CMS has now released its proposed changes to the Physician Fee Schedule for 2022. Their proposal contains numerous alterations and amendments to current rules, ranging from updates to the payment rate for physician services to the expansion of select Medicare telehealth provisions — an area that has grown considerably owing to lockdowns and an overall trend toward distanced medical care seen across the market.

In this piece, we’re going to quickly run down the 2022 Proposed Medicare Professional Fee Schedule, detailing the changes that will affect the market once it has been implemented and what this may mean for the industry as a whole.

First, there will be an update to the payment rate. There has been an increase in value of some outpatient codes, leading to the Physician Fee Schedule conversion factor going down — from $34.89 in 2021 to a projected $33.58 in 2022. Additionally, by 2022, the 3.75% payment increase created by the Consolidated Appropriations Act of 2021 will have expired.

Moving on, CMS previously said that the payment penalty phase of the AUC program would begin on January 1, 2022. The new proposal delays this until January 1, 2023 — a date they also mark as the proposed end to COVID-19’s declared Public Health Emergency. The spread of the Delta variant and rise in breakthrough hospitalizations may change this, but for now, this is CMS’ proposal.

There are also proposed changes regarding direct payment of Medicare. At present, Medicare is only allowed to make a payment to a PA’s employer or independent contractor. Beginning January 1st of next year, CMS proposes that Medicare should be able to pay PAs directly for services they provide under Part B, and that PAs should be able to bill them accordingly.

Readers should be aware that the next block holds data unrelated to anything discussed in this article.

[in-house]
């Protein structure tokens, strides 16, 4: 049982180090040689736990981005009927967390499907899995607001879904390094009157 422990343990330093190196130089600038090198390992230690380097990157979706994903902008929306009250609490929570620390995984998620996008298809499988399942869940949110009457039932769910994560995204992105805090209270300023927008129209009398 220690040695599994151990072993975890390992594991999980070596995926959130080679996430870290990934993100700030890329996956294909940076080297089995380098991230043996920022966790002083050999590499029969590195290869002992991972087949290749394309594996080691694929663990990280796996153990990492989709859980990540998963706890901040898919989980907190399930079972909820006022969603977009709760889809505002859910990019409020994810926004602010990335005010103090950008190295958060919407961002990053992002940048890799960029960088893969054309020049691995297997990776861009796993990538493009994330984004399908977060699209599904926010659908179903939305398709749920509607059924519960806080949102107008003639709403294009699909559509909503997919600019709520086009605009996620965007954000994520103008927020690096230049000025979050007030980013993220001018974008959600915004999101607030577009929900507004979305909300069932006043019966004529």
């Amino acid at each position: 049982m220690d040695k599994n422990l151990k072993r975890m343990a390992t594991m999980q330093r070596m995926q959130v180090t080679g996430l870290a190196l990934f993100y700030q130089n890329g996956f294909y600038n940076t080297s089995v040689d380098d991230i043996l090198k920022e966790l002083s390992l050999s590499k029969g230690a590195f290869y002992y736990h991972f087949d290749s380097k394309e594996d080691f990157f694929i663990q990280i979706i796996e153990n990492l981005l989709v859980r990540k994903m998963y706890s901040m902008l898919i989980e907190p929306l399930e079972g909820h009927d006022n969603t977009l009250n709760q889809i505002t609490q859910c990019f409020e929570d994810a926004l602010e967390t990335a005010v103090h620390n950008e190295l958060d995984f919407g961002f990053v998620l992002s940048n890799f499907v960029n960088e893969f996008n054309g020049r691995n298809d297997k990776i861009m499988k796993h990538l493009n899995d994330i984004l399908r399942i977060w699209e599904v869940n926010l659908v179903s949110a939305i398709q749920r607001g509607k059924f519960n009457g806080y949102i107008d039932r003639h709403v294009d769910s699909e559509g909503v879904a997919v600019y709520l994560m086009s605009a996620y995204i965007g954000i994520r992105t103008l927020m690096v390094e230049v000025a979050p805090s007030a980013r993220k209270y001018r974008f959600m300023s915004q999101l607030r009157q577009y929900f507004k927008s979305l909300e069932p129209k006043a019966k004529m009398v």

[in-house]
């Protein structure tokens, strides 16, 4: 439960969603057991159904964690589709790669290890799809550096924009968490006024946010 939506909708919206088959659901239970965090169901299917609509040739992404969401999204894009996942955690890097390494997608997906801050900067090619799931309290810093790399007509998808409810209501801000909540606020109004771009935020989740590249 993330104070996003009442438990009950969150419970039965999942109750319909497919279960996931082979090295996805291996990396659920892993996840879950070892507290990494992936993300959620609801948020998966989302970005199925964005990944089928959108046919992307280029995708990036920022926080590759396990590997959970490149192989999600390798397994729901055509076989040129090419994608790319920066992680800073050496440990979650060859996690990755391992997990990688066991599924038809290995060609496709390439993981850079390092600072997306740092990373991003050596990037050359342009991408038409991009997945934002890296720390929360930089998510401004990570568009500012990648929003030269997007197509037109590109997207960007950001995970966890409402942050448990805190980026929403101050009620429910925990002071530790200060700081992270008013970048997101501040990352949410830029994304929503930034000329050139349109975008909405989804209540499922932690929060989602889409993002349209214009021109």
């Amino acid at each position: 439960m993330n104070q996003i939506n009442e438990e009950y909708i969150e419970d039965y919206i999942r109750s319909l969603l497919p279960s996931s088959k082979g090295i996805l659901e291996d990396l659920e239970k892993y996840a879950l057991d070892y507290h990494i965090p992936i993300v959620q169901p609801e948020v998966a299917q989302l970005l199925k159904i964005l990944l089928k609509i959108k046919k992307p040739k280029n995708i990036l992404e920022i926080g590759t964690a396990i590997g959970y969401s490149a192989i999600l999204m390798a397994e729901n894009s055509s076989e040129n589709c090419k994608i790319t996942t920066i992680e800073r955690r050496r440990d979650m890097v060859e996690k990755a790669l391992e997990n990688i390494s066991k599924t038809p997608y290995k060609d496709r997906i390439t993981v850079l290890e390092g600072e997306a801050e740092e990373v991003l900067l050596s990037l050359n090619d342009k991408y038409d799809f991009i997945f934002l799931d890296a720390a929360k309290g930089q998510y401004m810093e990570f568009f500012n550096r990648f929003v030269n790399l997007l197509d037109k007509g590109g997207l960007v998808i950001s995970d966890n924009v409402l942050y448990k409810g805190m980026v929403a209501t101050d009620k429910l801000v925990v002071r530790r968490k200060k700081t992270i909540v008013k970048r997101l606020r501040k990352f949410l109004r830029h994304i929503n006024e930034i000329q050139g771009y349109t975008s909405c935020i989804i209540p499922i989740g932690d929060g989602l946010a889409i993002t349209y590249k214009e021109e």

Here is where we get to telehealth. The explosive rise of telehealth services has been predicted for many years, but it took the pandemic to finally get people on board with the idea. These services have become widespread in the past year, and thus, CMS is proposing changes that would allow telehealth’s place in the future of Medicare to be assessed further.

To do this, CMS suggests allowing select services that were added to the Medicare telehealth list to remain on that list until the end of 2023. This would allow Medicare analysts time to figure out which telehealth services should still be covered in a post-pandemic world. Of note, the main emergency medicine CPT codes, 99281-99285, are on this list of codes approved for telehealth through 2023. However, CMS also suggests that certain critical care services that had previously been approved in a telehealth context (CPT 99468, 99471, 99473, 99475, 99477) ​​be recategorized and, eventually, removed at the end of the public health emergency.

CMS also acknowledges the danger of utilizing solely audio for health services. As such, they propose to both define this style of communication and limit its use. To do so, they suggest restricting the use of audio-only telemedicine to mental health services which have the capability of utilizing two-way audio/video communication, but are interacting with patients who either do not have or do not consent to video communication. In doing this, CMS encourages audio/video communication over simply audio.

Lastly, the new proposal from CMS changes the way in which providers bill for ‘shared’ services between a non-physician provider and a physician, so long as they are in a facility setting where they share the same group. This ability to share services would also apply for both new and established patients in both initial and subsequent visits. According to the policy, whoever is furnishing “more than half of the total time” of the visit must be the billing practitioner. This is a change from the current state, where a physician is the billing practitioner if there is a physician involved in the care for a shared service. This policy also broadens its scope to the use of the prolonged services code.

As you can see, the changes presented in this are numerous, though not all are final. We will keep you up to date as to the future of this proposal.